There are three necessary components in the generation and accumulation of oil: source rock, reservoir rock, and cap rock Source rock is a rock with high concentration of organic material that can be transformed into oil under the action of high temperature. Not every organic material can be transformed into oil, for example, wood can form only coal and methane. The remains of algae can transform into oil and, at higher temperatures, into natural gas. The most typical source rock is shale which is a fine grain rock that comes mostly from clay. Another example of source rock is limestone which is composed of calcite CaCO3, the main building element in sea shells.
The organic material in source rocks is transformed into oil at temperatures between 65°C and 150°C. These temperatures are reached at depths between about 2000 and 5500 m. Deeper into the ground the temperature is higher than 150°C. At these temperatures the oil is irreversibly converted into natural gas and graphite. The range of depths between 2000 and 5500 m is called the oil window. Only natural gas can be found below this window. Other important conditions for oil generation are pressure and time. Chemical reactions run faster at higher temperatures. At lower temperatures, or smaller depths, the oil may take millions of years to form. If a source rock has not been buried deep enough for a long period of time, the conventional oil does not form. An example is the shale oil rocks.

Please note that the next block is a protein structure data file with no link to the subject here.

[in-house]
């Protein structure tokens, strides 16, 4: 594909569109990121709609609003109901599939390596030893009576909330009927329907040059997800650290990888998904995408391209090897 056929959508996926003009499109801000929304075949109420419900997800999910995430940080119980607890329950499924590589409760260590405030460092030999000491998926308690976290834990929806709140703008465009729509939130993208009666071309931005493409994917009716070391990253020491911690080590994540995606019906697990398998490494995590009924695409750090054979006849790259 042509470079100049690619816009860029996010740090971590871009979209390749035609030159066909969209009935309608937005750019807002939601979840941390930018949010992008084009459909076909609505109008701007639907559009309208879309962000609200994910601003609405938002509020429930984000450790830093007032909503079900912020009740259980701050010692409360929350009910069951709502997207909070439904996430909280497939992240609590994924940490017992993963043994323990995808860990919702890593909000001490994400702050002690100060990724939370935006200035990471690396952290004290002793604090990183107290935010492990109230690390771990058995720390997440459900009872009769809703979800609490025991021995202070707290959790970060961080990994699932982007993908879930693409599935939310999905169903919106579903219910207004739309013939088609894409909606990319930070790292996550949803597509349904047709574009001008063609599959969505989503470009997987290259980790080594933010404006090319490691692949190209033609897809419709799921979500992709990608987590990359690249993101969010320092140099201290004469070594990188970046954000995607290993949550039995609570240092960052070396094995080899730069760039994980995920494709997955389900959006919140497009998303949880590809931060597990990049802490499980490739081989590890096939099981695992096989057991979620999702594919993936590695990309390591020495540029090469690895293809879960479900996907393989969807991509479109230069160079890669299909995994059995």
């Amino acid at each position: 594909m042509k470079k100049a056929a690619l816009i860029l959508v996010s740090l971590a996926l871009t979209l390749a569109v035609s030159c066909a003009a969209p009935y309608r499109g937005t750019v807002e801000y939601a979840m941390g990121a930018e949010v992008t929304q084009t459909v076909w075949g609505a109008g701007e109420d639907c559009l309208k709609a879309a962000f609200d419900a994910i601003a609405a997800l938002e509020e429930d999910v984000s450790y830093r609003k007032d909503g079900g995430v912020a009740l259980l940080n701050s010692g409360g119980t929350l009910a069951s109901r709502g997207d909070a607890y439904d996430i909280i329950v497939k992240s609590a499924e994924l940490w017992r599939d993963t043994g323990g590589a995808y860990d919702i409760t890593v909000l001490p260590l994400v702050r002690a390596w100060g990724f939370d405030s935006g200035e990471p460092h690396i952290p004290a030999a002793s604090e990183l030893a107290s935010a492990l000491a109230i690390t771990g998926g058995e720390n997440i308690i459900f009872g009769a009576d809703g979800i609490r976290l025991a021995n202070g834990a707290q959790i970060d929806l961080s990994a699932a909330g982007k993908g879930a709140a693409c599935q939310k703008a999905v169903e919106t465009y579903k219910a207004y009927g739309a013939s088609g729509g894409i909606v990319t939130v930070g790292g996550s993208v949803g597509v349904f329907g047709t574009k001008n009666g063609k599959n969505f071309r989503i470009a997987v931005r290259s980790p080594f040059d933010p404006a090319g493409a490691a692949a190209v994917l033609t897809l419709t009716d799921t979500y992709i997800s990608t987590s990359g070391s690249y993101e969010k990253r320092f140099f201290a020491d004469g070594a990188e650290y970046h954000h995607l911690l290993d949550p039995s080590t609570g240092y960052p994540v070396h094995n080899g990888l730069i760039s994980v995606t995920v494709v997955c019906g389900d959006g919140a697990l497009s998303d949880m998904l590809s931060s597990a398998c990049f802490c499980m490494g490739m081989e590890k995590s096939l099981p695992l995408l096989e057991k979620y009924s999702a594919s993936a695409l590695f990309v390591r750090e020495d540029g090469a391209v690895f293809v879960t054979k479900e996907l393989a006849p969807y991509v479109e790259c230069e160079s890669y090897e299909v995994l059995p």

EarthScience WesternAustralia. (2014, September 5). Oil and Gas Formation [Video file]. Retrieved from https://www.youtube.com/watch?v=8YHsxXEVB1M